Fallen Timbers

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Fallen Timbers,

battle fought in 1794 between tribes of the Northwest Territory and the U.S. army commanded by Anthony WayneWayne, Anthony,
1745–96, American Revolutionary general, b. Chester co., Pa. Impetuous and hot-headed, Wayne was sometimes known as "mad Anthony," but he was an able general. Early Career

Not inclined toward academic studies, Wayne became a surveyor in 1763.
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; it took place in NW Ohio at the rapids of the Maumee River just southwest of present-day Toledo. The Native American defeat hastened the collapse of indigenous resistance in the area, secured the northwest frontier, and demonstrated the strength of the new national government. The battleground is now the site of a state historical monument.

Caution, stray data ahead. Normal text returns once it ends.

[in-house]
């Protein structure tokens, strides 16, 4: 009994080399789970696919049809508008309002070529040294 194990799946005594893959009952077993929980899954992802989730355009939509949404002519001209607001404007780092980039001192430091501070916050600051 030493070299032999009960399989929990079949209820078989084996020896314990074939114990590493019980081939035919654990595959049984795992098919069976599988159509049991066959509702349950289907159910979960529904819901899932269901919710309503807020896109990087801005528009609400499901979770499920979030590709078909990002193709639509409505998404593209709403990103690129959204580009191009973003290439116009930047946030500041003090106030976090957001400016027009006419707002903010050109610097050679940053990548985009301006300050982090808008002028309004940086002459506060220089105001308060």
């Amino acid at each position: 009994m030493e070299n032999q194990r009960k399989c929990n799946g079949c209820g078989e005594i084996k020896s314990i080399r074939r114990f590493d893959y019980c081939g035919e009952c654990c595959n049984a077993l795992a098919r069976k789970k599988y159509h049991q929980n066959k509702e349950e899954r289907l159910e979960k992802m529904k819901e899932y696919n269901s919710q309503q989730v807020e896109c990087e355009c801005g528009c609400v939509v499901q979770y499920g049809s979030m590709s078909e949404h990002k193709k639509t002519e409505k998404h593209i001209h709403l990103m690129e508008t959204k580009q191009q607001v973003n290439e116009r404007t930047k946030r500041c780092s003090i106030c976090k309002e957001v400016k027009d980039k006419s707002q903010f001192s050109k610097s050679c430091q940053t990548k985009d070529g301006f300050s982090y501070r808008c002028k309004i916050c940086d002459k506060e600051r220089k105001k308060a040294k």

References in periodicals archive ?
Wayne ultimately vindicated Washington's trust and accomplished what the president wanted, breaking the back of Native resistance at the August 1794 Battle of Fallen Timbers, and securing both Native and British retreat from the Northwest Territory in the Treaty of Greenville a year later.
Many of the families who defended the British cause in the Revolutionary War were called upon again to volunteer with Caldwell at the Battle of Fallen Timbers in 1794.
Clark was the younger brother of Revolutionary War hero George Rogers Clark and had himself served in the Army with distinction, including fighting in the Battle of Fallen Timbers.
Almost every Indian war fought by the US government from the Battle of Fallen Timbers in 1794 to the massacre at Wounded Knee in 1890 had its origins in the urge to prise ownership of land from the original occupants, and almost every Indian defeat was followed by a treaty in which they ceded territory to the US government.